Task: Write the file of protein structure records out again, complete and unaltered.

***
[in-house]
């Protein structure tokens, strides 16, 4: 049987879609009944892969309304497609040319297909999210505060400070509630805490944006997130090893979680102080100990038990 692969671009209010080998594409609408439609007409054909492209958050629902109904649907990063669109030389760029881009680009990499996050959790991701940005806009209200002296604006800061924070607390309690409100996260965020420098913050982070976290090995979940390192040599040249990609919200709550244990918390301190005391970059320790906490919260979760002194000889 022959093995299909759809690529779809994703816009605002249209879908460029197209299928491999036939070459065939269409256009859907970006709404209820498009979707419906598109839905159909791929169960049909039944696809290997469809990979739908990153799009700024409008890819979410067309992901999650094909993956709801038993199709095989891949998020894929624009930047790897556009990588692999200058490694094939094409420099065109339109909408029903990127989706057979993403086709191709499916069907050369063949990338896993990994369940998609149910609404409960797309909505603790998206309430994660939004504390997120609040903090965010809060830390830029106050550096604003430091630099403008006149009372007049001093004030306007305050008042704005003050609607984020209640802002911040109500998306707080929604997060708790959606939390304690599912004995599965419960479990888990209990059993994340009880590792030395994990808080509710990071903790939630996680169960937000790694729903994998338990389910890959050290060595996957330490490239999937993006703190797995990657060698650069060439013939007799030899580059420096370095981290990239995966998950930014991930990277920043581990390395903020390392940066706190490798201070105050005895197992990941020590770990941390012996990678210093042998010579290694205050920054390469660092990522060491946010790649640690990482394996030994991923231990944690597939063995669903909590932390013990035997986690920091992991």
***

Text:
[in-house]
């Protein structure tokens, strides 16, 4: 049987879609009944892969309304497609040319297909999210505060400070509630805490944006997130090893979680102080100990038990 692969671009209010080998594409609408439609007409054909492209958050629902109904649907990063669109030389760029881009680009990499996050959790991701940005806009209200002296604006800061924070607390309690409100996260965020420098913050982070976290090995979940390192040599040249990609919200709550244990918390301190005391970059320790906490919260979760002194000889 022959093995299909759809690529779809994703816009605002249209879908460029197209299928491999036939070459065939269409256009859907970006709404209820498009979707419906598109839905159909791929169960049909039944696809290997469809990979739908990153799009700024409008890819979410067309992901999650094909993956709801038993199709095989891949998020894929624009930047790897556009990588692999200058490694094939094409420099065109339109909408029903990127989706057979993403086709191709499916069907050369063949990338896993990994369940998609149910609404409960797309909505603790998206309430994660939004504390997120609040903090965010809060830390830029106050550096604003430091630099403008006149009372007049001093004030306007305050008042704005003050609607984020209640802002911040109500998306707080929604997060708790959606939390304690599912004995599965419960479990888990209990059993994340009880590792030395994990808080509710990071903790939630996680169960937000790694729903994998338990389910890959050290060595996957330490490239999937993006703190797995990657060698650069060439013939007799030899580059420096370095981290990239995966998950930014991930990277920043581990390395903020390392940066706190490798201070105050005895197992990941020590770990941390012996990678210093042998010579290694205050920054390469660092990522060491946010790649640690990482394996030994991923231990944690597939063995669903909590932390013990035997986690920091992991």